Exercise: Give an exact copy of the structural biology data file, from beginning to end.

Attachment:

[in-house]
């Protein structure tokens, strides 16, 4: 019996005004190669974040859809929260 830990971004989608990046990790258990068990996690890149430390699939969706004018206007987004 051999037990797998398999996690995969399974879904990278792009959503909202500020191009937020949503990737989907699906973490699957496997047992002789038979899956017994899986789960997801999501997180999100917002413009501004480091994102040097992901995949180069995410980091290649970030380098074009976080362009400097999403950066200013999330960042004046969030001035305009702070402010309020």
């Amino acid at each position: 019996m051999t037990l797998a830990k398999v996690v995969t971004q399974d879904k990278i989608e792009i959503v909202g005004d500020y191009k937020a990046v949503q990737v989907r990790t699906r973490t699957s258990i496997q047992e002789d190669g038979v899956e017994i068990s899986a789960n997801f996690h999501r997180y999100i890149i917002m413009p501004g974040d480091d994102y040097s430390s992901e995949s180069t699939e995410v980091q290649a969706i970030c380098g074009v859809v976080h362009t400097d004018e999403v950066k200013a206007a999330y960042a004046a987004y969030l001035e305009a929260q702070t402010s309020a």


[in-house]
């Protein structure tokens, strides 16, 4: 019996005004190669974040859809929260 830990971004989608990046990790258990068990996690890149430390699939969706004018206007987004 051999037990797998398999996690995969399974879904990278792009959503909202500020191009937020949503990737989907699906973490699957496997047992002789038979899956017994899986789960997801999501997180999100917002413009501004480091994102040097992901995949180069995410980091290649970030380098074009976080362009400097999403950066200013999330960042004046969030001035305009702070402010309020």
């Amino acid at each position: 019996m051999t037990l797998a830990k398999v996690v995969t971004q399974d879904k990278i989608e792009i959503v909202g005004d500020y191009k937020a990046v949503q990737v989907r990790t699906r973490t699957s258990i496997q047992e002789d190669g038979v899956e017994i068990s899986a789960n997801f996690h999501r997180y999100i890149i917002m413009p501004g974040d480091d994102y040097s430390s992901e995949s180069t699939e995410v980091q290649a969706i970030c380098g074009v859809v976080h362009t400097d004018e999403v950066k200013a206007a999330y960042a004046a987004y969030l001035e305009a929260q702070t402010s309020a």